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Top 10 WordPress Security Tips (for advanced users)

By November 1, 2017July 20th, 2022No Comments

Last week I’ve provided some ways for WordPress beginners to secure their site. If you count yourself to the pro users, join me in exploring more advanced WordPress security options.

It goes without saying that before you attempt to edit the files mentioned below, you should always backup your site. The backup will act as your safety net. If something goes wrong, you can always switch out the affected files and try again.

1. Disable the Editor

Unless you or one of your team members frequently uses the theme editor, I’d recommend disabling it. The reason behind this is that every WordPress user account that has access to the editor poses a security risk, in case their account gets hacked.

To disable the editor, you will need to make a small code change to the wp-config.php configuration file:

2. Secure your WordPress Configuration File

Your website’s wp-config.php file is one of the most important files, besides the .htaccess file. The configuration file includes all your confidential database information and is generated during the installation process. Without it, your WordPress site won’t work and you will get the ‘error establishing database connection‘ error.

Securing this file is an important step in protecting your site. To protect it, add the following code snippet to your .htaccess file:

3. Protect your .htaccess and .wp-config.php files

To protect access to your .htaccess file, configuration file, error logs, and many more, you can list them in this snippet of code, which you add to your .htaccess file:

4. Disable php error reports

Normally, error reports seem pretty great for helping your site stay secure, until they become a security risk of course. When a plugin doesn’t execute as it should, an error report is created and sent, revealing your full server path. A feast for hackers. To ensure that this information is not readily available, you will need to add a little code snippet to your wp-config.php file:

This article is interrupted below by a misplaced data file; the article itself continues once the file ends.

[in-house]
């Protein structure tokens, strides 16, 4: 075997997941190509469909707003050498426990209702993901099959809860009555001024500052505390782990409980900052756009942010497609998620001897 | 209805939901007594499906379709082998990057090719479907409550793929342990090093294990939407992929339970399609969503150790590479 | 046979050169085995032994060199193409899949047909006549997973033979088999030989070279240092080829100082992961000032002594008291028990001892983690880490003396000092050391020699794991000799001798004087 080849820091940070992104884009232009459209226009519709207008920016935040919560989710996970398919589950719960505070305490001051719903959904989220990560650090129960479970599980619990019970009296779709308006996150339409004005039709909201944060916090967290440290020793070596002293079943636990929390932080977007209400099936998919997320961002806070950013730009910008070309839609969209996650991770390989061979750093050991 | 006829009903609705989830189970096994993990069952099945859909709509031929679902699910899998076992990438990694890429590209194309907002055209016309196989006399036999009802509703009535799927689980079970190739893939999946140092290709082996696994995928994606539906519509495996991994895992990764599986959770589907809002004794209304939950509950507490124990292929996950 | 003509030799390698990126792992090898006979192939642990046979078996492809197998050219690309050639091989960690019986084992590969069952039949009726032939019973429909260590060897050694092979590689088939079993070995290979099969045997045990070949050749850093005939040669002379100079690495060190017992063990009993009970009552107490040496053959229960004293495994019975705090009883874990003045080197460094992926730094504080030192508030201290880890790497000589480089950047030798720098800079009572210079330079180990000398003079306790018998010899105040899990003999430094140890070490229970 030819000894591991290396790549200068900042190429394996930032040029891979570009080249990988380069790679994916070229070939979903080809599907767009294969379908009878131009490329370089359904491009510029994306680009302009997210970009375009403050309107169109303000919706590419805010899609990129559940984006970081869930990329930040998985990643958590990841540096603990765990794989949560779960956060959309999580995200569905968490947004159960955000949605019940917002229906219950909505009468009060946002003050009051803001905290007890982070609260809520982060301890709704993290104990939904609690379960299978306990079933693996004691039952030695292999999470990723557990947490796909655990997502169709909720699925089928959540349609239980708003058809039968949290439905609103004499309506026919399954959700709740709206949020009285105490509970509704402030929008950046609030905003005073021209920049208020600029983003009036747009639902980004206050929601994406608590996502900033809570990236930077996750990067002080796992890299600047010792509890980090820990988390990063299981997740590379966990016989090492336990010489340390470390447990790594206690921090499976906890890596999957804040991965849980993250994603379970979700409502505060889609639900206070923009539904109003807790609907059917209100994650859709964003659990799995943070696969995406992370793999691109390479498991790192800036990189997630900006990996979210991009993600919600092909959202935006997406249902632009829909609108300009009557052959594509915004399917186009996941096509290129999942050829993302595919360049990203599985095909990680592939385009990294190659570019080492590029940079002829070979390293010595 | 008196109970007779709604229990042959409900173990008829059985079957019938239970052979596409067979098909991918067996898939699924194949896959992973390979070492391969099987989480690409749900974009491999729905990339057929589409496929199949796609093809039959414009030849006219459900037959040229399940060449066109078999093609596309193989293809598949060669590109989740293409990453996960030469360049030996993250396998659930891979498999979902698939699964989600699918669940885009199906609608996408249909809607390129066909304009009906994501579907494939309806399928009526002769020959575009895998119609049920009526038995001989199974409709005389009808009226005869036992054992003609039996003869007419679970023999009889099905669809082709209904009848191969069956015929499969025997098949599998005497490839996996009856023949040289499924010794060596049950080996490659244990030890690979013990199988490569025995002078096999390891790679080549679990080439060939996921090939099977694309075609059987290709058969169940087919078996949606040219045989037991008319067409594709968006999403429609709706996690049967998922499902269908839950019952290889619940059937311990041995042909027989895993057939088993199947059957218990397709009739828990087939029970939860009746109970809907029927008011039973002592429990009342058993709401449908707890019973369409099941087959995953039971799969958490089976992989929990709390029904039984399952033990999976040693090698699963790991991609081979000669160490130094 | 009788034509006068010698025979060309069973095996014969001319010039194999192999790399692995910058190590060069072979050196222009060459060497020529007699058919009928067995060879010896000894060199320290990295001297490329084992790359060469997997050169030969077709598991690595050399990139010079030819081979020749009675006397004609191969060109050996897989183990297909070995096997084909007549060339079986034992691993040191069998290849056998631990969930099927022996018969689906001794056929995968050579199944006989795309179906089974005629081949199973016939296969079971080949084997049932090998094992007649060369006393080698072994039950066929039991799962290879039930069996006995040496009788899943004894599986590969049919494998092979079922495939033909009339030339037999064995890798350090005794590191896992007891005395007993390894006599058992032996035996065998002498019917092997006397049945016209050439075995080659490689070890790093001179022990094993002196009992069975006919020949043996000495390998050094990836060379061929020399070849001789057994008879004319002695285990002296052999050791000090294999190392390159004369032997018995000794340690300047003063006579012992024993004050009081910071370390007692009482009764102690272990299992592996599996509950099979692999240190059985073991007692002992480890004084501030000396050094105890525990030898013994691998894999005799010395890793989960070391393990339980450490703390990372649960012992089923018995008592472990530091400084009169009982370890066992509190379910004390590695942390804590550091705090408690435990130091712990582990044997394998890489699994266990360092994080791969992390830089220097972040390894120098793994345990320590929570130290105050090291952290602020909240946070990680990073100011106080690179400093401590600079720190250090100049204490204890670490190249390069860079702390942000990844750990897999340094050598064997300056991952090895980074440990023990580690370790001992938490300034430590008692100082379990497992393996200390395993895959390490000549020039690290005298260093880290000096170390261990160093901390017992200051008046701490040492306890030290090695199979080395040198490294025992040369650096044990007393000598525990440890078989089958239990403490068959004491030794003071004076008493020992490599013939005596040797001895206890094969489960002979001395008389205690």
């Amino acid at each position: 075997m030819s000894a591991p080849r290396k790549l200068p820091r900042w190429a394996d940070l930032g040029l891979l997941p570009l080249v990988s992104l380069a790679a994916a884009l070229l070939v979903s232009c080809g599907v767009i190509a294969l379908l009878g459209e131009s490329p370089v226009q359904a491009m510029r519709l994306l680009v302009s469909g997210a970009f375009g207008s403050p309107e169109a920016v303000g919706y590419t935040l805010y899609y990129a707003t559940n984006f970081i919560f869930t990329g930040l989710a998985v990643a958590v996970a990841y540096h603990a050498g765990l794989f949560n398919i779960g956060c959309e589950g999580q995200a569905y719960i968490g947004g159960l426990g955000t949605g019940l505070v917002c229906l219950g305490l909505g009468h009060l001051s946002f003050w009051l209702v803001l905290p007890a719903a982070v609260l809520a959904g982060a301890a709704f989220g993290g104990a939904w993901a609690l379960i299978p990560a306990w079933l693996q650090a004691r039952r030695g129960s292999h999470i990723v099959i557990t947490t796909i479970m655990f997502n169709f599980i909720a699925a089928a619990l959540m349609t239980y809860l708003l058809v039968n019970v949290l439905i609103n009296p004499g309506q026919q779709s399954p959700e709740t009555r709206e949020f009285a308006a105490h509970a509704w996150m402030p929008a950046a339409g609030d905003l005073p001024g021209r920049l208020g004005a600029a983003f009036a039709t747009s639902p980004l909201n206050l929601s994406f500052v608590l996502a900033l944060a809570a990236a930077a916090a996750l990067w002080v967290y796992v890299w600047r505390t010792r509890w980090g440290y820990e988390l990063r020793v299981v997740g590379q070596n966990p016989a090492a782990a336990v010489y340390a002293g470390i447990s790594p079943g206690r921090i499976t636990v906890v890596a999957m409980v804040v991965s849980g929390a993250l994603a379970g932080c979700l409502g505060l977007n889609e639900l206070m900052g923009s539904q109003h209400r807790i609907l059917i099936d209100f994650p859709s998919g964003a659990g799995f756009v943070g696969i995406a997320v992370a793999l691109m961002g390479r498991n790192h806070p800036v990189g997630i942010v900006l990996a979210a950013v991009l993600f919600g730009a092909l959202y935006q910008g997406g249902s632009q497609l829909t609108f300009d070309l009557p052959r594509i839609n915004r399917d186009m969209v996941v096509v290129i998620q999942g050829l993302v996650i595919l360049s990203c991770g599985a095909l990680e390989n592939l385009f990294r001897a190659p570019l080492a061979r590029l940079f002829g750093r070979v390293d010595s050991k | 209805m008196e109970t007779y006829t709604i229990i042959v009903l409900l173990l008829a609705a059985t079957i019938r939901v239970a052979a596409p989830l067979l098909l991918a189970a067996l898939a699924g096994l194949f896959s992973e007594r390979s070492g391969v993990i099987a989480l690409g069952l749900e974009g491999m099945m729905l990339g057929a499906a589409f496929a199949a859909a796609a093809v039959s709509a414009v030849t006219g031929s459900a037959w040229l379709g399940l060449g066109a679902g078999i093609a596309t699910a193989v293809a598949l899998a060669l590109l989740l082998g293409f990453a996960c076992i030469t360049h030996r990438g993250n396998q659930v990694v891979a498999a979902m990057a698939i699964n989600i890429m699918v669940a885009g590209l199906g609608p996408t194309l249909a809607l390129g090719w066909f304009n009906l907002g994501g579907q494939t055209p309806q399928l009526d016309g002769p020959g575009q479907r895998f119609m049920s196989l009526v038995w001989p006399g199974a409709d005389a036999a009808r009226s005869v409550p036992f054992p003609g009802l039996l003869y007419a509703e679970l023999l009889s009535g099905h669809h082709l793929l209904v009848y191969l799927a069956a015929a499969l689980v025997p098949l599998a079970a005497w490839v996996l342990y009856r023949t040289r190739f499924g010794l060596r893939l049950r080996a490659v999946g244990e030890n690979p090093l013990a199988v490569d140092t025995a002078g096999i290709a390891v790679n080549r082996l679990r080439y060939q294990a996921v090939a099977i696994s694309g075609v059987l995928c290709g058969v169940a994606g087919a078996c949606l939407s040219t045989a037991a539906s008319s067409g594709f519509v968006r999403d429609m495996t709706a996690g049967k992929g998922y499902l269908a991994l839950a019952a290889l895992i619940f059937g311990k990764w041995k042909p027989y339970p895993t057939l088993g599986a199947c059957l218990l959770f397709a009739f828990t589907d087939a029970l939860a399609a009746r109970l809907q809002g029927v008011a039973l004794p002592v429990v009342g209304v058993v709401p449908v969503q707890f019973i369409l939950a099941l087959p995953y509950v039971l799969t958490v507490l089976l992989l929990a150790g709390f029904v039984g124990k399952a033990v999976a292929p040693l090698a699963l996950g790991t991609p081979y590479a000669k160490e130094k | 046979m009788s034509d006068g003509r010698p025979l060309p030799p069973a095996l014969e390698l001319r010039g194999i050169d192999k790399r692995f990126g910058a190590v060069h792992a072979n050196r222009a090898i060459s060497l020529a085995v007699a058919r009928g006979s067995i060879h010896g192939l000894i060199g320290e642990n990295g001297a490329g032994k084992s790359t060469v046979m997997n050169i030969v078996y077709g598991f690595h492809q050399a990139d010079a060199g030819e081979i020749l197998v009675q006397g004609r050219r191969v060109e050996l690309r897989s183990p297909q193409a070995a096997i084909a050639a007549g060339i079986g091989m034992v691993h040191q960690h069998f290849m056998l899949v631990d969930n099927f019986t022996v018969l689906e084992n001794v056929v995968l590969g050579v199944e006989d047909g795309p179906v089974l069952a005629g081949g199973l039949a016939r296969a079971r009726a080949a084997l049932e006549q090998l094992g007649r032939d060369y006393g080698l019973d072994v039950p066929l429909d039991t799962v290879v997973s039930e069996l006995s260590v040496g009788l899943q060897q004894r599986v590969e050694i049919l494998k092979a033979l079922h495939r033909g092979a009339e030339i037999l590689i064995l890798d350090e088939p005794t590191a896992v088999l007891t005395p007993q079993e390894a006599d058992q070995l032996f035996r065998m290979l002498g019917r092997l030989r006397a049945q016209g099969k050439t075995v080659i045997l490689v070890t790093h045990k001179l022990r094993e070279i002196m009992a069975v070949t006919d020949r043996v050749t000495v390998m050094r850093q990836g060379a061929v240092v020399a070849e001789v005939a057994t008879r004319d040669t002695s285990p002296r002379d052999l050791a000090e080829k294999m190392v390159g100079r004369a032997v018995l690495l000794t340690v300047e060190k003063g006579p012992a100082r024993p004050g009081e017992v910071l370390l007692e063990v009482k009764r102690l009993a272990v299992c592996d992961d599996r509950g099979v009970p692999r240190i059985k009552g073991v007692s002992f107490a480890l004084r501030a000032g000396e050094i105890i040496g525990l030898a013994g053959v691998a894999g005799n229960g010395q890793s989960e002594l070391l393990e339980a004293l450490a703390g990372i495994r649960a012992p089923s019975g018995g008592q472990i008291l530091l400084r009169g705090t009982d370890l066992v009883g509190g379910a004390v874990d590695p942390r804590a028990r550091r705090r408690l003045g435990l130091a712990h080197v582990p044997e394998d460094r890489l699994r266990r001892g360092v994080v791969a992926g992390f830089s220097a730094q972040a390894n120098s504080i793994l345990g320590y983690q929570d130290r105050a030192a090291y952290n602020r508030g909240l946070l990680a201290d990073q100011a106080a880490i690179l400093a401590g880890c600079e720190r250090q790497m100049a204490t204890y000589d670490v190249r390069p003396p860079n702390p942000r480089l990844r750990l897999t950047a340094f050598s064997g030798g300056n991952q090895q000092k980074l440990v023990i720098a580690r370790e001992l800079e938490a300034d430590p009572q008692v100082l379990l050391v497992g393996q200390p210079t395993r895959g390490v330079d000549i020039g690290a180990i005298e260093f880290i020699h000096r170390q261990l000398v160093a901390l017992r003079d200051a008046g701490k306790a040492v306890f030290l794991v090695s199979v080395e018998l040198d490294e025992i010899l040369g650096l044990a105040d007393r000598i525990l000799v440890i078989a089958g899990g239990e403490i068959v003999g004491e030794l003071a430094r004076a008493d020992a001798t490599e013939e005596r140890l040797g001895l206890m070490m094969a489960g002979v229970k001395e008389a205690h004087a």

5. Limit access to certain IP addresses

If you have a static IP address and don’t plan to access your site from public wifi, you can allow access to wp-admin from your IP addresses by listing them out. Each IP you would like to give access to your site, goes onto a new line.

Simply add the following code into .htaccess:

6. Hide your author username

There are plugins that can do this for you, but as we discussed in the previous post, it’s best to avoid plugins whenever you can. Here is the DIY way of hiding your author name. The code goes into your functions.php file:

7. Hide your directory

Any user who comes to your site can easily see all files in your directory by pointing their browser to

A hacker can now easily locate a file of interest and target it. By adding a simple line to your .htaccess file, you can disable your directory:

8. Change the "admin" username

Prior to WordPress version 3, the default username for WordPress was “admin.” If this is your username, I would strongly recommend changing it. I’ve dug out a great article with simple steps of how to change this to secure your site.

9. Hide your WordPress version

Online security is always evolving as security vulnerabilities are being found and updated. A serious hacker likely knows the security flaws of previous WordPress sites and how those can be exploited. One security measure, besides always updating to the newest WordPress version, is to hide your WordPress version number, which by default is always shown.

Add the following code to your functions.php file:

10. Delete old website files

If you kept old website files on your server (often labeled with “old_”) you’re inviting trouble, so this bears repeating. These old website files can be compromised by hackers, especially if their WordPress theme and plugins and not updated (and why would they if the site is not live).

Hackers could call the files even though these themes or plugins are inactive and gain access to your server. Outdated files are always a security risk (on your active site as well as inactive websites) and hackers know the security vulnerabilities of these outdated versions.

Do yourself a favour and delete all files you no longer need. You can back them up to your hard drive (or an external drive) before you delete them if you really can’t let them go.

With all these steps implemented, you’ve now increased your WordPress security immensely. Website security is an evolving field, though. Stay updated on the newest developments and continue to educate yourself on how to keep your site safe from intruders.